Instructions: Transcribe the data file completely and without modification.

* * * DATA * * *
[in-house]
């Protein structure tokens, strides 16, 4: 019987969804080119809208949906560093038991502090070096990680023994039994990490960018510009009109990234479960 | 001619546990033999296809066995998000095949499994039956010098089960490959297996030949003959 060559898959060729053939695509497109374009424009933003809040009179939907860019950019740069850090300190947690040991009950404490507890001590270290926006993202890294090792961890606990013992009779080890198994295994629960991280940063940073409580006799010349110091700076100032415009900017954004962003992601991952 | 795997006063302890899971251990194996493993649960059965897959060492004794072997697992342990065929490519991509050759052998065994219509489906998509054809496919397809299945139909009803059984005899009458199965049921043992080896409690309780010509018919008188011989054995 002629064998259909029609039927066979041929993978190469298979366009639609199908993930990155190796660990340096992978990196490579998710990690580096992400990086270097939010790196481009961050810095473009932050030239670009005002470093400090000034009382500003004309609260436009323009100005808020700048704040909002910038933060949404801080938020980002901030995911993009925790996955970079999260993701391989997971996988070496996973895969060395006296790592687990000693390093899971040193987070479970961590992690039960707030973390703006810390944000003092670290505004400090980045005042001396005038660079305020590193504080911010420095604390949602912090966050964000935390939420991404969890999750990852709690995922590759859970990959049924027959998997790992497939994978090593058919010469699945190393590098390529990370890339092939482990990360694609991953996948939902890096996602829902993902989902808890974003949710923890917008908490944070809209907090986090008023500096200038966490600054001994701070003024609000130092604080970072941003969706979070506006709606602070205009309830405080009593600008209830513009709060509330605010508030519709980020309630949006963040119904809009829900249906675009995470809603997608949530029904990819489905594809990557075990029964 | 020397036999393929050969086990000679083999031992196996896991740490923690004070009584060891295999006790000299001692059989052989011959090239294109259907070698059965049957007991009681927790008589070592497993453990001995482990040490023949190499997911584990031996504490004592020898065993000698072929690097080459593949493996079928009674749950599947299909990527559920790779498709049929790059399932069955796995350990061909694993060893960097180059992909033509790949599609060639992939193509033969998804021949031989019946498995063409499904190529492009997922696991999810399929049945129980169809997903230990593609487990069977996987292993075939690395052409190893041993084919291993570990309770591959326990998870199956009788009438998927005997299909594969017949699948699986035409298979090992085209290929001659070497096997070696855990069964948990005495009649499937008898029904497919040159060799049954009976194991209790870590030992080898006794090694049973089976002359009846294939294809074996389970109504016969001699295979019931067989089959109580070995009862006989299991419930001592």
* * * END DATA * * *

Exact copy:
[in-house]
């Protein structure tokens, strides 16, 4: 019987969804080119809208949906560093038991502090070096990680023994039994990490960018510009009109990234479960 | 001619546990033999296809066995998000095949499994039956010098089960490959297996030949003959 060559898959060729053939695509497109374009424009933003809040009179939907860019950019740069850090300190947690040991009950404490507890001590270290926006993202890294090792961890606990013992009779080890198994295994629960991280940063940073409580006799010349110091700076100032415009900017954004962003992601991952 | 795997006063302890899971251990194996493993649960059965897959060492004794072997697992342990065929490519991509050759052998065994219509489906998509054809496919397809299945139909009803059984005899009458199965049921043992080896409690309780010509018919008188011989054995 002629064998259909029609039927066979041929993978190469298979366009639609199908993930990155190796660990340096992978990196490579998710990690580096992400990086270097939010790196481009961050810095473009932050030239670009005002470093400090000034009382500003004309609260436009323009100005808020700048704040909002910038933060949404801080938020980002901030995911993009925790996955970079999260993701391989997971996988070496996973895969060395006296790592687990000693390093899971040193987070479970961590992690039960707030973390703006810390944000003092670290505004400090980045005042001396005038660079305020590193504080911010420095604390949602912090966050964000935390939420991404969890999750990852709690995922590759859970990959049924027959998997790992497939994978090593058919010469699945190393590098390529990370890339092939482990990360694609991953996948939902890096996602829902993902989902808890974003949710923890917008908490944070809209907090986090008023500096200038966490600054001994701070003024609000130092604080970072941003969706979070506006709606602070205009309830405080009593600008209830513009709060509330605010508030519709980020309630949006963040119904809009829900249906675009995470809603997608949530029904990819489905594809990557075990029964 | 020397036999393929050969086990000679083999031992196996896991740490923690004070009584060891295999006790000299001692059989052989011959090239294109259907070698059965049957007991009681927790008589070592497993453990001995482990040490023949190499997911584990031996504490004592020898065993000698072929690097080459593949493996079928009674749950599947299909990527559920790779498709049929790059399932069955796995350990061909694993060893960097180059992909033509790949599609060639992939193509033969998804021949031989019946498995063409499904190529492009997922696991999810399929049945129980169809997903230990593609487990069977996987292993075939690395052409190893041993084919291993570990309770591959326990998870199956009788009438998927005997299909594969017949699948699986035409298979090992085209290929001659070497096997070696855990069964948990005495009649499937008898029904497919040159060799049954009976194991209790870590030992080898006794090694049973089976002359009846294939294809074996389970109504016969001699295979019931067989089959109580070995009862006989299991419930001592």